In short, the language quoted above from Vasquez' state court brief clearly indicates that the "constitutional issue has been actually raised in the state court, [and hence] the litigant has made his choice and may not relitigate that issue in a federal court in a Section 1983 action." Ornstein, 574 F.2d at 117 (emphasis in original). In view of the foregoing, the Appellate Division's denial of Vasquez' Article 78 petition, and its affirmance of the Board's ruling, albeit by summary disposition, indicates that Vasquez' due process claim was actually litigated and determined by the state court. See Friarton Estates, 681 F.2d at 159 ("Although the opinion of the Special Term may not constitute an altogether satisfying answer to plaintiffs' claims, the Appellate Division wrote none, and the Court of Appeals simply branded plaintiffs' constitutional claim as insubstantial, the record leaves no room for doubt that the claims ... were fully presented to the New York courts, and that those courts entertained them but denied them on the merits."). Hence, either under traditional res judicata principles or under the Lombard-Gargiul line of cases, Vasquez is barred from relitigating his claim in federal court.
We affirm the district court's order denying the preliminary injunction and we remand the case to the district court with directions to dismiss the complaint.6
N.Y.Civ.Prac.L. Sec. 7803 provides, in pertinent part:
The only questions that may be raised in a proceeding under this article are:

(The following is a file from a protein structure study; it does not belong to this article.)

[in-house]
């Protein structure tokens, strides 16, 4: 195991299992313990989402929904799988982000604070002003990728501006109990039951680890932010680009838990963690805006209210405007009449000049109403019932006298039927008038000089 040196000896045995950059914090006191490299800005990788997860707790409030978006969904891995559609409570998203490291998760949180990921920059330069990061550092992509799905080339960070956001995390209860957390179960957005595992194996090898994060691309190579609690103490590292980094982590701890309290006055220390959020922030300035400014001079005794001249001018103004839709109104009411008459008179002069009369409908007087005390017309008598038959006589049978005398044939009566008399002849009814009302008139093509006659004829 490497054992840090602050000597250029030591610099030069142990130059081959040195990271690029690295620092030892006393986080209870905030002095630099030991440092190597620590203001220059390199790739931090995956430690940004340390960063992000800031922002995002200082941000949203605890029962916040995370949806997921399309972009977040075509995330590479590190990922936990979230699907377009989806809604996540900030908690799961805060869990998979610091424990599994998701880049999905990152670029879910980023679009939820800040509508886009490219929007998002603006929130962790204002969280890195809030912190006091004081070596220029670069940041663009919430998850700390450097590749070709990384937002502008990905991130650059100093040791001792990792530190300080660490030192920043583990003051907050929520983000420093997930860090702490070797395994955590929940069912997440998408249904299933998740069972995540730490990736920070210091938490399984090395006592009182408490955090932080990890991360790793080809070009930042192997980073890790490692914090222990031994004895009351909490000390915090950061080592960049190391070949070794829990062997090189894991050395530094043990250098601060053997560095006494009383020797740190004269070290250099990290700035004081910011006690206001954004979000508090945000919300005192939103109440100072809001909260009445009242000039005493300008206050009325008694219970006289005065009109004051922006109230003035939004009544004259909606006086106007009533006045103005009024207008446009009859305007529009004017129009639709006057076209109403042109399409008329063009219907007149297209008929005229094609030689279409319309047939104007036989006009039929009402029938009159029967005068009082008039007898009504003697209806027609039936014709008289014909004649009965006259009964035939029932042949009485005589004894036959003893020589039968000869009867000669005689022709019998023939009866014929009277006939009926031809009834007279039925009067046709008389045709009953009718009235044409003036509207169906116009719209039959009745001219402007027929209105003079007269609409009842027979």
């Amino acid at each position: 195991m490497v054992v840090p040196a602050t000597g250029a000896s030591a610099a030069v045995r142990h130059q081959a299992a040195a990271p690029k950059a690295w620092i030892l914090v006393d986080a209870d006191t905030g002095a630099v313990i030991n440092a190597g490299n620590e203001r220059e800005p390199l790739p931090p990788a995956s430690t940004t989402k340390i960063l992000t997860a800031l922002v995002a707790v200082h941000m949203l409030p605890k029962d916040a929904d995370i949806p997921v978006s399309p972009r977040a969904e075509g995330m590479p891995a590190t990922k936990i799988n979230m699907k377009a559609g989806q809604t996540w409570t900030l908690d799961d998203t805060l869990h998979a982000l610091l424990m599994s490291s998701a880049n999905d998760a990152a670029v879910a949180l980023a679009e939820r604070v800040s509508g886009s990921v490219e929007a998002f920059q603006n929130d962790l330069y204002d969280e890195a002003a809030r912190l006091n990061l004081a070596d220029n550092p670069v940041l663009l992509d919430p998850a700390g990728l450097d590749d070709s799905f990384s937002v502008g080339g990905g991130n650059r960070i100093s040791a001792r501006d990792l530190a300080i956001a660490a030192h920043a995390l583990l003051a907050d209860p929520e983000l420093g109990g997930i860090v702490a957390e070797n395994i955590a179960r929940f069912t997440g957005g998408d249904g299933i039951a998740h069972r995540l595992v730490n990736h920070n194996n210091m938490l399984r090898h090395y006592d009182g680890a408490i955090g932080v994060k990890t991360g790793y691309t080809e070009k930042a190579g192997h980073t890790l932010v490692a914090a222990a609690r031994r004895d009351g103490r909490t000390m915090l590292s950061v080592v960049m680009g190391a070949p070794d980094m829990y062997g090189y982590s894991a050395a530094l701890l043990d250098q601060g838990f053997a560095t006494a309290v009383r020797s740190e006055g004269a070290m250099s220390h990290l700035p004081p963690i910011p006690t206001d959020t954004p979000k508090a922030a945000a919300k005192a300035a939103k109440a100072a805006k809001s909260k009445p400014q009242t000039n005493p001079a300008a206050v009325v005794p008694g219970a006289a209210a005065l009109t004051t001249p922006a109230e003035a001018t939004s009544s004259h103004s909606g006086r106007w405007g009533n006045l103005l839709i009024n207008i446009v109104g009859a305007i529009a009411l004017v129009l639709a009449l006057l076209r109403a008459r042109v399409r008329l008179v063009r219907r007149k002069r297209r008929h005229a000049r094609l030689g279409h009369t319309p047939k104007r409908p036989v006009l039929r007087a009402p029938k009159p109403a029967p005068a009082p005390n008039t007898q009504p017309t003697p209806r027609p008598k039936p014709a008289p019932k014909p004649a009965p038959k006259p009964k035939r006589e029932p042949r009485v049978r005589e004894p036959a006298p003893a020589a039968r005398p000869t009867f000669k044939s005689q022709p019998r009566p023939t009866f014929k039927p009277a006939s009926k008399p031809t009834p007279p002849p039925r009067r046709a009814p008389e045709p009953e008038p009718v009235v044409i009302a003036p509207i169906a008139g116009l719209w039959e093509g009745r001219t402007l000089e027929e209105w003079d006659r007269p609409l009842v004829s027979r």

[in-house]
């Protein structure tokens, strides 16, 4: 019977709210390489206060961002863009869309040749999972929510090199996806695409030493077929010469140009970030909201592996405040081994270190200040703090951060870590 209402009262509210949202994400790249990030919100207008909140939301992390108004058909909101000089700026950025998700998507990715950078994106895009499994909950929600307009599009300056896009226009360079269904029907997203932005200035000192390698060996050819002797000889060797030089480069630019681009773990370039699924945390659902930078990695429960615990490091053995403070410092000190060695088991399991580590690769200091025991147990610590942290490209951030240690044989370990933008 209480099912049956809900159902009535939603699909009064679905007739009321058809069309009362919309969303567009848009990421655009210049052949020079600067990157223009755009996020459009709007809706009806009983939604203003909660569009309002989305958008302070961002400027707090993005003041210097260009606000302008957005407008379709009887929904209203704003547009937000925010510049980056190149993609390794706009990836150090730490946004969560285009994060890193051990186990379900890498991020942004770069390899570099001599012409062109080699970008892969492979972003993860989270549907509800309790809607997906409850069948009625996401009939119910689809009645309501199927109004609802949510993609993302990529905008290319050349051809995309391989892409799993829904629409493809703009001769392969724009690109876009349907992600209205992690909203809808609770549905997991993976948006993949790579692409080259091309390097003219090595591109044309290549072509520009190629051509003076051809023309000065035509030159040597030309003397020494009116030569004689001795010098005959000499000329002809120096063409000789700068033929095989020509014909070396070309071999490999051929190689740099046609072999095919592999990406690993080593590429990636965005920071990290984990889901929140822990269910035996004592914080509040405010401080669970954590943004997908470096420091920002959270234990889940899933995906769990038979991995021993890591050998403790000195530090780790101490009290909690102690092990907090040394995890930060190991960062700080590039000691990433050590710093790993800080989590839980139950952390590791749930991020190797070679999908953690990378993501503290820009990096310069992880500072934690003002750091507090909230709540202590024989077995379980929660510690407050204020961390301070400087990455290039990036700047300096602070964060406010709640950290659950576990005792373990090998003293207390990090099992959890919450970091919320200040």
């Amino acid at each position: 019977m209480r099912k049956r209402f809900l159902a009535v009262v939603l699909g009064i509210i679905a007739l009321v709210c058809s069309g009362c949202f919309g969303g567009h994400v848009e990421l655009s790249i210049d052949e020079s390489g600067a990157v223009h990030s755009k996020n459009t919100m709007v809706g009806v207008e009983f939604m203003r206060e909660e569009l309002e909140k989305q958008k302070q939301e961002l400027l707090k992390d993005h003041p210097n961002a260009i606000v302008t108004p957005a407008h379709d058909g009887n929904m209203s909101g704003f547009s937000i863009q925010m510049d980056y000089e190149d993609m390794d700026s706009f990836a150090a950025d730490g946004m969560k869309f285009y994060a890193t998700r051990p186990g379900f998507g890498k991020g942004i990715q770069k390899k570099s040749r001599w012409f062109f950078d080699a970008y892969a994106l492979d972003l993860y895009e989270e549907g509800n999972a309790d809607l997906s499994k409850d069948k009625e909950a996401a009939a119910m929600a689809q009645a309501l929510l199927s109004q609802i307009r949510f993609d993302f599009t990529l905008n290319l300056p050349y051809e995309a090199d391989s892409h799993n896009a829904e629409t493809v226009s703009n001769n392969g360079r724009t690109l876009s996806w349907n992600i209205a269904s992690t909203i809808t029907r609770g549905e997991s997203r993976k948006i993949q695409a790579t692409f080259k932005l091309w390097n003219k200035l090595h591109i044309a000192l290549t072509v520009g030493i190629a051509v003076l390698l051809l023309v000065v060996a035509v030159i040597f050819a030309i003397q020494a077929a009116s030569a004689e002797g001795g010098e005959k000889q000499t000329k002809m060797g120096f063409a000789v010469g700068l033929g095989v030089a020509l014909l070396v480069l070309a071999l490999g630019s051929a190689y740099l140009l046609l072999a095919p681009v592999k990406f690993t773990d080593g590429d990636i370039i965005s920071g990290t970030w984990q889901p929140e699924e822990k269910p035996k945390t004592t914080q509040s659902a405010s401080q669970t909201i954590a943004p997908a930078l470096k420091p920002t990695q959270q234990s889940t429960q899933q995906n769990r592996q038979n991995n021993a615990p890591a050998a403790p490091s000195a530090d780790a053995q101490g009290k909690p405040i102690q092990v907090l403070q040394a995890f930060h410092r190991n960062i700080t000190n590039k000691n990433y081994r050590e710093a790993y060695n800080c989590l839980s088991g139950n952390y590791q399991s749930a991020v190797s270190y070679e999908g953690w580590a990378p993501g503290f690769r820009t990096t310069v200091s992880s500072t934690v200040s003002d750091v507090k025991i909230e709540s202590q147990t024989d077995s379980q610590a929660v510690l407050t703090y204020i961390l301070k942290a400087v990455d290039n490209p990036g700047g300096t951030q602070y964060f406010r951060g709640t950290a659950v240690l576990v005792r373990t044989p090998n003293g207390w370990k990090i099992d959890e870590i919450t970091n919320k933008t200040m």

whether a determination made as a result of a hearing held, and at which evidence was taken pursuant to direction by law is, on the entire record, supported by substantial evidence
N.Y.Civ.Prac.L. Sec. 7804 provides, in pertinent part:
(b) A proceeding under this article shall be brought in the supreme court, special term ....
(g) Where an issue specified in question four of section 7803 is ... raised, the court shall make an order directing that the proceeding be transferred for disposition to a term of the appellate division .... When the proceeding comes before it ... by ... transfer, the appellate division shall dispose of all issues in the proceeding, or, if the papers are insufficient, it may remit the proceeding.
28 U.S.C. Sec. 1738 provides, in pertinent part:
The ... judicial proceedings of any court of any ... State ... shall be proved or admitted in other courts within the United States
Such ... judicial proceedings ... shall have the same full faith and credit in every court within the United States ... as they have by law or usage in the courts of such State ... from which they are taken.
See supra note 1 and accompanying text
Vasquez' Article 78 petition states that "[t]he Board's failure to provide petitioner with a copy of the hearing officer's report prior to their determination violated petitioner's due process rights ...."
Vasquez stated in his Article 78 brief that he "had no notice of the Hearing Officer's decision until December 7, 1982 when the Board issued its Order adopting the decision and suspending Vasquez' license for a period of one year." (emphasis in original). Later in his brief he stated that "[e]x parte action by the Board denied Vasquez a hearing on ... [the issue of whether the Board should disqualify itself], thereby once again depriving him of his due process rights." This is quite sufficient to establish that Vasquez presented to the state court his factual claim that he did not have an opportunity to review the hearing officer's decision or to argue before the Board